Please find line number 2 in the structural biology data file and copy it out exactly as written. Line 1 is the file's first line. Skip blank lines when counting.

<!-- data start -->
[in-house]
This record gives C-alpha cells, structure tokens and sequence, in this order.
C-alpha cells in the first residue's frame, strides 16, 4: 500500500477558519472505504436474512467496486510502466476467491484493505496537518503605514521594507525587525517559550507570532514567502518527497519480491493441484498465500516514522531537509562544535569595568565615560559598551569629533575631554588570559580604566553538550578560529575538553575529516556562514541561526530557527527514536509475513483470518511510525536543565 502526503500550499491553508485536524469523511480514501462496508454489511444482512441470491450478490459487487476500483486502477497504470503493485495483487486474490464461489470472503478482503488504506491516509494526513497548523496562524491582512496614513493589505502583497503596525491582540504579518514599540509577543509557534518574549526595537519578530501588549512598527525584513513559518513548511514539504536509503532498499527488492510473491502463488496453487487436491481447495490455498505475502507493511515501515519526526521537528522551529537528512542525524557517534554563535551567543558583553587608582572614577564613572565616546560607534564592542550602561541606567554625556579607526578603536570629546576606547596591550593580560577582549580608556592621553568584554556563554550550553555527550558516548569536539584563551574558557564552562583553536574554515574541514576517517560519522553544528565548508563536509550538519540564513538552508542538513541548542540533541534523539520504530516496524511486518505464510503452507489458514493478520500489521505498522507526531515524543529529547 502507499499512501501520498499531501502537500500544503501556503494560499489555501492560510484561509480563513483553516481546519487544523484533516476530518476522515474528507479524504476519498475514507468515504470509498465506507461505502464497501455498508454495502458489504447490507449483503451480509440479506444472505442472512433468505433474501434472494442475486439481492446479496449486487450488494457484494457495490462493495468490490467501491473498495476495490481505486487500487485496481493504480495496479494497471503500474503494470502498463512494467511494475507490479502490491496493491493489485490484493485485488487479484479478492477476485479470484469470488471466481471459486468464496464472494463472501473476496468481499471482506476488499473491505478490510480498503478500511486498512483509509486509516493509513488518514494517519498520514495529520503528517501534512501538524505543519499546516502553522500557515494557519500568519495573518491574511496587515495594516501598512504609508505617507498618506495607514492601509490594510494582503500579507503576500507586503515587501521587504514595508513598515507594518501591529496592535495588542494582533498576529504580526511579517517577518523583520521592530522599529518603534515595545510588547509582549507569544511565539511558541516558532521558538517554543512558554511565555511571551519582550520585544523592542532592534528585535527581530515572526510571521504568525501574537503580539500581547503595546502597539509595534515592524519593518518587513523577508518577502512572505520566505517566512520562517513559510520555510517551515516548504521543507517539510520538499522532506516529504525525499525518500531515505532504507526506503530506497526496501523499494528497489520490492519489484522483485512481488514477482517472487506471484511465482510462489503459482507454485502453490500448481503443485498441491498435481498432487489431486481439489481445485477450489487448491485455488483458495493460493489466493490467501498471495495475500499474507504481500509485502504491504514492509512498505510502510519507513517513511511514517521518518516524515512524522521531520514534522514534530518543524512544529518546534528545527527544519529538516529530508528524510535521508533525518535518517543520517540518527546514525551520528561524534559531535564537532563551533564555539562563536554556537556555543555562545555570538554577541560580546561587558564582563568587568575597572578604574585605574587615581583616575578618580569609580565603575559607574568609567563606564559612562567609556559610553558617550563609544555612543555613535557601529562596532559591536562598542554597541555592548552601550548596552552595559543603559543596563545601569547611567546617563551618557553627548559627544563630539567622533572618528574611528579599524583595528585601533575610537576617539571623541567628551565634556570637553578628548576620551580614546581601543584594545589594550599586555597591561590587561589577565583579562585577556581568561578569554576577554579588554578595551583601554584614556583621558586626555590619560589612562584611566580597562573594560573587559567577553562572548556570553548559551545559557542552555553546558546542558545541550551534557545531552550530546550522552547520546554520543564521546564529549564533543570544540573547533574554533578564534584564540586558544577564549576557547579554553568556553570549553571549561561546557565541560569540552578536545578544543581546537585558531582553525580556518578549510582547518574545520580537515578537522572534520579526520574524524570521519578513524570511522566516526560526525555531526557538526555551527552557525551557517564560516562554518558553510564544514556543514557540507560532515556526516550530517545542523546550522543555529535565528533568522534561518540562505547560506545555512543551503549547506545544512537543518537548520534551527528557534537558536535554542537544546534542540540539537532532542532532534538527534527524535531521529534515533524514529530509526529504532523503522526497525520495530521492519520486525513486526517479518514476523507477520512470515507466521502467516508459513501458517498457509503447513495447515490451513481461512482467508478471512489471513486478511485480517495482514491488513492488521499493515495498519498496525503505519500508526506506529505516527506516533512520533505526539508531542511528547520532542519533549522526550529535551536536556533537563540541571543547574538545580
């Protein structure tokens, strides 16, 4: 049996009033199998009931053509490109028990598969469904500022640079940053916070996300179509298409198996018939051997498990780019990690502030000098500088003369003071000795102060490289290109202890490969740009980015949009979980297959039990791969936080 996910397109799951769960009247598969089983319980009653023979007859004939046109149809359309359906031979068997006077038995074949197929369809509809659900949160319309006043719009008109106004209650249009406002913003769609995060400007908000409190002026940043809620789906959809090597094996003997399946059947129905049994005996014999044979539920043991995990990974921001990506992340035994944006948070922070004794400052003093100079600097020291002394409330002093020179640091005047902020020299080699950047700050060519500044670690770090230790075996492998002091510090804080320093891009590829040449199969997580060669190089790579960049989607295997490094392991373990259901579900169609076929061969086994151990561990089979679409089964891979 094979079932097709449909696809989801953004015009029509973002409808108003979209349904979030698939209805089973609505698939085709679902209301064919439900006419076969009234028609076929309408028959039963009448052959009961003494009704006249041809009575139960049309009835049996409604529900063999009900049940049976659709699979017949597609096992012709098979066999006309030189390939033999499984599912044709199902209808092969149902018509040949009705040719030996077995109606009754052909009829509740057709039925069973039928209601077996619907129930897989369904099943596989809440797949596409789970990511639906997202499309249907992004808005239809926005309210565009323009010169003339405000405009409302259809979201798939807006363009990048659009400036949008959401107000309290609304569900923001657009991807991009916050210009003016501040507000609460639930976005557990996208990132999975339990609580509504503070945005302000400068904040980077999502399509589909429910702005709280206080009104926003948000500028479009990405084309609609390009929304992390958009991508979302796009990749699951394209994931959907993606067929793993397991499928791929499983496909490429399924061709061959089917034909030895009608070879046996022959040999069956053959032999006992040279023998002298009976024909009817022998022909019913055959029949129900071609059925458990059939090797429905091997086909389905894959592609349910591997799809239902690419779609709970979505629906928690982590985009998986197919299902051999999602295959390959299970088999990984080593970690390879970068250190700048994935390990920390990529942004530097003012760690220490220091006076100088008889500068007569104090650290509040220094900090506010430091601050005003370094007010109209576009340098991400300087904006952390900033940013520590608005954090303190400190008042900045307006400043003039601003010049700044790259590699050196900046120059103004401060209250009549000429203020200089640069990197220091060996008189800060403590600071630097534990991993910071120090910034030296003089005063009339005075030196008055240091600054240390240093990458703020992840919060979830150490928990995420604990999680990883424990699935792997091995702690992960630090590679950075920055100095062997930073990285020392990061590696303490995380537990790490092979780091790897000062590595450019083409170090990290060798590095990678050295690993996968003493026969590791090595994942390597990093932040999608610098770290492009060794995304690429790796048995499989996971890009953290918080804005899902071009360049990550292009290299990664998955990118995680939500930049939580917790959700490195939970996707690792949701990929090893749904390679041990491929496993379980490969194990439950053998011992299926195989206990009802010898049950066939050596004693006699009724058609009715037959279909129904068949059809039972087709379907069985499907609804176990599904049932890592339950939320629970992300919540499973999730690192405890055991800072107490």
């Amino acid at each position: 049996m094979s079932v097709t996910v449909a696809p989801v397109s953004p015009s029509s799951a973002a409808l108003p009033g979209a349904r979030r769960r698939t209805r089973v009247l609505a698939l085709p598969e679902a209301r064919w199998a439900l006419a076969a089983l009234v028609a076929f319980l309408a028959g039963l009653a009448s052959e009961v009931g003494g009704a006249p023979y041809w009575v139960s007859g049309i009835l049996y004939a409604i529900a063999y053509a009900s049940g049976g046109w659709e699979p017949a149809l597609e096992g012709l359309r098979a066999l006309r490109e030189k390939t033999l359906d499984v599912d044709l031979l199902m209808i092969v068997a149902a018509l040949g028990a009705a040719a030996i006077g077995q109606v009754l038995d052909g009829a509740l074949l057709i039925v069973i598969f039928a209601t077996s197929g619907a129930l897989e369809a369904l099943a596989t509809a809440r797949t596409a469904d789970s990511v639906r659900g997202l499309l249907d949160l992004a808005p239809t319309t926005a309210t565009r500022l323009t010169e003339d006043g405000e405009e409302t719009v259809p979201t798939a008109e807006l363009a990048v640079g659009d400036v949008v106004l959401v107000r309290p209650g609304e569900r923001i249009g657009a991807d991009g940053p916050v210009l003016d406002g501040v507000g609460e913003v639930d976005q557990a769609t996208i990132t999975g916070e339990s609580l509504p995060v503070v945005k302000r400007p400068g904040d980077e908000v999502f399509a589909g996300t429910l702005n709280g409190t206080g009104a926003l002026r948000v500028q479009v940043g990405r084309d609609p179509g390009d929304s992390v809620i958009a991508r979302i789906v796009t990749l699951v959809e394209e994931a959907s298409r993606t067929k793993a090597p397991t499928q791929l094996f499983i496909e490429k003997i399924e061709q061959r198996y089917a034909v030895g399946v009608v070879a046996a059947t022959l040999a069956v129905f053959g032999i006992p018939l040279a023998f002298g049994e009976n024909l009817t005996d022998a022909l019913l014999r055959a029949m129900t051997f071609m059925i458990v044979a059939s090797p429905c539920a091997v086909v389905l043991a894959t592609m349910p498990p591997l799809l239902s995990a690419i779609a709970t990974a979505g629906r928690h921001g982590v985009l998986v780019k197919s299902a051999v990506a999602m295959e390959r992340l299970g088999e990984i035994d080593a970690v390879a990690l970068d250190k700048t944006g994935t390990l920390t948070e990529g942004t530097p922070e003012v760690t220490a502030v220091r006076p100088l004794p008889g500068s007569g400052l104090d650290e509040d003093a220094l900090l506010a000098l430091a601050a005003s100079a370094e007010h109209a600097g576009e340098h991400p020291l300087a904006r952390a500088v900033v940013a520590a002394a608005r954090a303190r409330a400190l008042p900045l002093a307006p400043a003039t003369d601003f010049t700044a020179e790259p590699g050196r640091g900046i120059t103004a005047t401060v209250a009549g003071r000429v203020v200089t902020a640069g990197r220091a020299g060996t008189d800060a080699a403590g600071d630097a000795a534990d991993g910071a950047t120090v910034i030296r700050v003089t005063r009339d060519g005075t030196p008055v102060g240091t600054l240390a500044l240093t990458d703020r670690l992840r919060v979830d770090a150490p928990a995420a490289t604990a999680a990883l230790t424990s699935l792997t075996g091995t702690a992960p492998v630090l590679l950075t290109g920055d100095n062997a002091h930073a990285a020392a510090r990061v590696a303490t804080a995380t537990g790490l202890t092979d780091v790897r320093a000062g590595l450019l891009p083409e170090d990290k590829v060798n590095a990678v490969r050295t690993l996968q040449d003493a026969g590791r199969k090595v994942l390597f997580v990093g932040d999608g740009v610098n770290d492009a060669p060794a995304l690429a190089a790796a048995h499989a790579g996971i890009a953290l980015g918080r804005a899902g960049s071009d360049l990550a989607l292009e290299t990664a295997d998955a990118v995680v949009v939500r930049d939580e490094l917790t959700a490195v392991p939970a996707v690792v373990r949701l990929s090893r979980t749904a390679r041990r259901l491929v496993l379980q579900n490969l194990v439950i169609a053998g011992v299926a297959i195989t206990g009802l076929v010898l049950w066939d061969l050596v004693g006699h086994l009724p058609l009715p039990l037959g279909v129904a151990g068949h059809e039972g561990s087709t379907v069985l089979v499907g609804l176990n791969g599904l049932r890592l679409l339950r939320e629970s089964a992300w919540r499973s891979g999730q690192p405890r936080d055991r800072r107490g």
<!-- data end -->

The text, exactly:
This record gives C-alpha cells, structure tokens and sequence, in this order.